When I wrote The Apple Orchard, there were edits. I wanted to give the origin story of the apple, but this was cut from the final book because by the time I’d finished it, The Apple Orchard was the story of my own personal journey of discovery through the English apple year, and this just stuck out in the narrative as something that didn’t belong. It was an important chapter in a book about apples, just not the book about apples that mine had become. I’ve been saving it for a while but as we’re at the start of blossom time, one of the most wonderful times in the apple year, I thought I’d celebrate by publishing this story here as a long read. The Apple Orchard has just been released in paperback and should be available now in all good bookshops, as well as here if you don’t know any good bookshops. I’m going to be talking about the magic and mythology of the apple at Herefordshire’s Big Apple Blossomtime celebrations on Monday 1st May.
Let’s play a quick game of word association. I’ll say a word, and I want you to say the first word that comes into your head in response.
Okay, here goes:
Did you think Borat? If you’re reading this in the second decade of the twenty-first century, I bet you did. Sacha Baron-Cohen’s fictitious Kazakh journalist is world-famous. Now let’s try it again, but you need to come up with a different word.
Anything? Anything at all?
Weird isn’t it? Kazakhstan is the world’s ninth-biggest country, at 2.7 million square kilometres, it’s fractionally smaller than Argentina, almost as big as India, and nearly twice as big as the entire European Union. Yet all we know about it is a made-up comedy character. At the start of his book In Search of Kazakhstan: The Land That Disappeared, Christopher Robbins challenges a fan of Borat, arguing that no one would dare portray such a negative racial stereotype of Jews, African-Americans or the Welsh. “Well of course not,” replied the puzzled fan, “That’s why he invented a country!”
Robbins goes on to illustrate how Kazakhstan suffers from our ignorance about ‘The ‘Stans,’ that mysterious and chaotic collection of states below Russia:
Was that the country where the president boiled his enemies alive? No, that was the reputation of the Uzbek president south of the border. Was it the place where the president had golden statues made of himself and placed on revolving platforms to lead the sun? No again, that was next door in Turkmenistan. It was an anarchic, narco-state wasn’t it, embroiled in a permanent civil war? No, that was the fate of poor, blighted Tajikistan.
In fairness, our ignorance is hardly surprising. The Russian Tsars closed the country to outsiders during their expansion eastwards, and then it was swallowed by the Soviet Union. It was an incredible trick: the ninth largest country in the world simply disappeared. Its re-emergence since the collapse of the USSR has had a profound impact on our understanding of the apple.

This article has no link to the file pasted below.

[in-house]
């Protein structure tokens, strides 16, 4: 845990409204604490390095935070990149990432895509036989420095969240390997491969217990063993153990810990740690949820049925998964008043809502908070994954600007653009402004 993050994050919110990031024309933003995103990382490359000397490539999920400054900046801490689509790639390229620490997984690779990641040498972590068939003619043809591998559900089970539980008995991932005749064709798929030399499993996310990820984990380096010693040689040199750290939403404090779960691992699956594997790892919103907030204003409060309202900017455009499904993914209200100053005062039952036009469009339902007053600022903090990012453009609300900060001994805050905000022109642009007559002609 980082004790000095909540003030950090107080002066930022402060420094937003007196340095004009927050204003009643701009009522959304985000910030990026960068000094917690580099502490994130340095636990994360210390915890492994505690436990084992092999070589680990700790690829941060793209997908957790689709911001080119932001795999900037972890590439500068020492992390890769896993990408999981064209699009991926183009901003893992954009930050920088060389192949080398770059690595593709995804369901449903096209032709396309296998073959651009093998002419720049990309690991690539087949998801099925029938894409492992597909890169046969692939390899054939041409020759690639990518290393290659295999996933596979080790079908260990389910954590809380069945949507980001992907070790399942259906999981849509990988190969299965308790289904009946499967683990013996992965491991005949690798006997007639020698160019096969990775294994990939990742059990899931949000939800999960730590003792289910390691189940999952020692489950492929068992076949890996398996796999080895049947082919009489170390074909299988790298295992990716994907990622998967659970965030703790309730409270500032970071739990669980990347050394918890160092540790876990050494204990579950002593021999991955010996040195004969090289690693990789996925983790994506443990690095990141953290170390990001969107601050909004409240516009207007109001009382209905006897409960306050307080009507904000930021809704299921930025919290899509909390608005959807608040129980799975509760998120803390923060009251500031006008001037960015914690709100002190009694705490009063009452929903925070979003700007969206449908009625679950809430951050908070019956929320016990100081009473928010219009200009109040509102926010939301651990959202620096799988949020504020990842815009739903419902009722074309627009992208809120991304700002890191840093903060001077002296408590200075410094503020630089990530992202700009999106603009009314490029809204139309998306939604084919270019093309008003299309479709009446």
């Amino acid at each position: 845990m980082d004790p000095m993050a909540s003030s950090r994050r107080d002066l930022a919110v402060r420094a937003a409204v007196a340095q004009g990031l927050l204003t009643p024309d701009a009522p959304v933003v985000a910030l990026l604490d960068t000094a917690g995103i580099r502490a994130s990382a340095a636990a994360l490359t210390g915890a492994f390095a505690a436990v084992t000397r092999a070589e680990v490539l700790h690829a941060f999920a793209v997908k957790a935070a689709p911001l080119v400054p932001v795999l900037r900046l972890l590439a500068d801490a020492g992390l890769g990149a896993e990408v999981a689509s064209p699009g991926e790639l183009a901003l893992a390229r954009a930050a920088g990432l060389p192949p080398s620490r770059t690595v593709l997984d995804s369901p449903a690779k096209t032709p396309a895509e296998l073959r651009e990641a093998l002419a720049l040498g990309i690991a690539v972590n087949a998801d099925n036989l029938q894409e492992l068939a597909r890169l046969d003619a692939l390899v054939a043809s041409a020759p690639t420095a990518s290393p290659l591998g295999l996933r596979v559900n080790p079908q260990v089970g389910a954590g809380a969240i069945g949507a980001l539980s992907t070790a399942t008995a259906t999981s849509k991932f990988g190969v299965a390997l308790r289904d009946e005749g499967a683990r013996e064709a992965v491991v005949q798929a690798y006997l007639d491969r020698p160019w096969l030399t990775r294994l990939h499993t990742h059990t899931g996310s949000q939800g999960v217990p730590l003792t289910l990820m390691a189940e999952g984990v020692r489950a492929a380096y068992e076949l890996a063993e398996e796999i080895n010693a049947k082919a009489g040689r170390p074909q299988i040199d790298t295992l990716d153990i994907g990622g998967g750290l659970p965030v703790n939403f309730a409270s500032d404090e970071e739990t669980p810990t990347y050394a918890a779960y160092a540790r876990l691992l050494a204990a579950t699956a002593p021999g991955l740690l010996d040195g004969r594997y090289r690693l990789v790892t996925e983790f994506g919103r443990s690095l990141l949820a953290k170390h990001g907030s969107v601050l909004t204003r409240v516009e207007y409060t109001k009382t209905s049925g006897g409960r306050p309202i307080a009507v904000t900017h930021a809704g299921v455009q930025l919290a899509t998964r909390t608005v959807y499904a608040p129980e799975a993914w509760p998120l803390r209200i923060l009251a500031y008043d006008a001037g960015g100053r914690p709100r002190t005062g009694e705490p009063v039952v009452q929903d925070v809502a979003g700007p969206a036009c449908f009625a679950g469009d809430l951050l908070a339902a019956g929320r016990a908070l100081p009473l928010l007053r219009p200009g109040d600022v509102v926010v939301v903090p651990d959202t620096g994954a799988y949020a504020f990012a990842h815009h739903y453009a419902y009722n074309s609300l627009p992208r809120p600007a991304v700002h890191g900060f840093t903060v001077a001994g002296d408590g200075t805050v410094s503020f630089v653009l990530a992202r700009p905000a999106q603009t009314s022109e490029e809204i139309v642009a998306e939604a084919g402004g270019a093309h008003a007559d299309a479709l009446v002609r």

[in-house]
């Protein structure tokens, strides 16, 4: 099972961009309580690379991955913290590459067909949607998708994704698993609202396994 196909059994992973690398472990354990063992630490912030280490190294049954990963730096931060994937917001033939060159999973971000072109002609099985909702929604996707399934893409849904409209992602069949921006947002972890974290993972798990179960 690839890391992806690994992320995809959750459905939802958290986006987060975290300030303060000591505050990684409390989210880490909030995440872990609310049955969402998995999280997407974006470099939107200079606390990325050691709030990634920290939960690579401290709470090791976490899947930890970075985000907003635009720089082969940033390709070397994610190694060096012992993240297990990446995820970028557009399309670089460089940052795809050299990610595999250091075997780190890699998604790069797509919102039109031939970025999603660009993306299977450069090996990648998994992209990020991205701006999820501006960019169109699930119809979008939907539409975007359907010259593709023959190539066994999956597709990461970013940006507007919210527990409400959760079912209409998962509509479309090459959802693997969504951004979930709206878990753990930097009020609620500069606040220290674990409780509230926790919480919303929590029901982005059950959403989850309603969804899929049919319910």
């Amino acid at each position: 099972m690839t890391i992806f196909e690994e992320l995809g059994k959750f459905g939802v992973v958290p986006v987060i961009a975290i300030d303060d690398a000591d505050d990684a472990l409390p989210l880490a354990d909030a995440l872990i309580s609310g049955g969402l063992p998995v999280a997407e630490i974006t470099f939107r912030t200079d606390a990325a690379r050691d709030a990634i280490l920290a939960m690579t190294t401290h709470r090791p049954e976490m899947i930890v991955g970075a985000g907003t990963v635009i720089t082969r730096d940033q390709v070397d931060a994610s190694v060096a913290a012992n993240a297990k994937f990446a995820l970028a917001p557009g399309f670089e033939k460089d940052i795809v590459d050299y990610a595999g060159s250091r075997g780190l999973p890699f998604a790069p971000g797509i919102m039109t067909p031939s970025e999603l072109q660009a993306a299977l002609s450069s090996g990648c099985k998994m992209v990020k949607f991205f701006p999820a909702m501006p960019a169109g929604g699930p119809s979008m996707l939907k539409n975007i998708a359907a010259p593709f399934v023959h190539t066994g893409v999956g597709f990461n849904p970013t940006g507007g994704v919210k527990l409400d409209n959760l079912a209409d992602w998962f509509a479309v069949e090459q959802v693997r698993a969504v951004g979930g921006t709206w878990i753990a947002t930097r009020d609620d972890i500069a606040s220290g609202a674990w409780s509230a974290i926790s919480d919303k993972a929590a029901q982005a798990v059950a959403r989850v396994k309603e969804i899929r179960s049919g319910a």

The first westerner to discover the great apple forests of Kazakhstan was Carl Friedrich von Ledebour, a German-Estonian botanist and professor of science at Tartu University in Estonia, who also founded its school of botany. The nineteenth century was a time of scientific classification, of epic, years-long journeys to discover and catalogue as many different species of everything as we could. Darwin’s journeys aboard the Beagle may be the most famous of these voyages, because the diversity he saw inspired his theory of natural selection, but he was only one of many undertaking similar expeditions. Von Ledebour took a particular interest in the flora of the Russian Empire, and became the first person to catalogue it comprehensively. Within this study, he identified for the first time a species he called Pyrus sieversii, better known to us know as Malus Sieversii, the wild apple of Central Asia. He discovered these apples in the Tien Shan, or Heavenly Mountains, tucked in the south-western corner of Kazakhstan.
In 1854 the Russians built a fort called Verniy (‘loyal’ in Russian) in the foothills of the Tien Shan Mountains, to protect this far-flung corner of their empire. The fort grew, taking in Russian peasants and Kazakh nomads who had been driven from their traditional lands, and by the early 20th century it was a thriving city. In 1921 the residents voted to change the name of their city to Alma-Ata, which means ‘Father of Apples’, and in 1929 the city became the capital of Kazakhstan.
That same year, Alma-Ata received a distinguished visitor. Nikolai Ivanovich Vavilov was a botanist, geneticist, agronomist and geographer, a brilliant scientist, hailed by some who knew him as a genius. Having grown up in a poor rural village that was perpetually hit by crop failures and food rationing, he was obsessed by food security and the prevention of famine both at home in Russia and around the world. He believed that the best way to understand plants and the potential for their cultivation was to establish their original source in the world, and developed an over-simplistic but not entirely inaccurate theory that the likely origin of a species of plant was the place where today it shows the greatest genetic diversity. Effectively, such places were nature’s laboratories, where different permutations were worked through until the best ones were developed. Vavilov travelled the world collecting thousands of seeds, and established the world’s largest seed bank in Leningrad.
In 1929 he was travelling by mule train across Uzbekistan and Kyrgyzstan, attempting to reach western China via a mountain pass. ‘The path turned out to be more difficult than we expected, and, in fact, we lost two of the horses,’ he wrote later. ‘But somehow we reached the northern slopes of the range where we found a road leading directly to Alma-Ata.’
What he found there astounded him. In Five Continents, the book that set out his theory of plant origins, he wrote: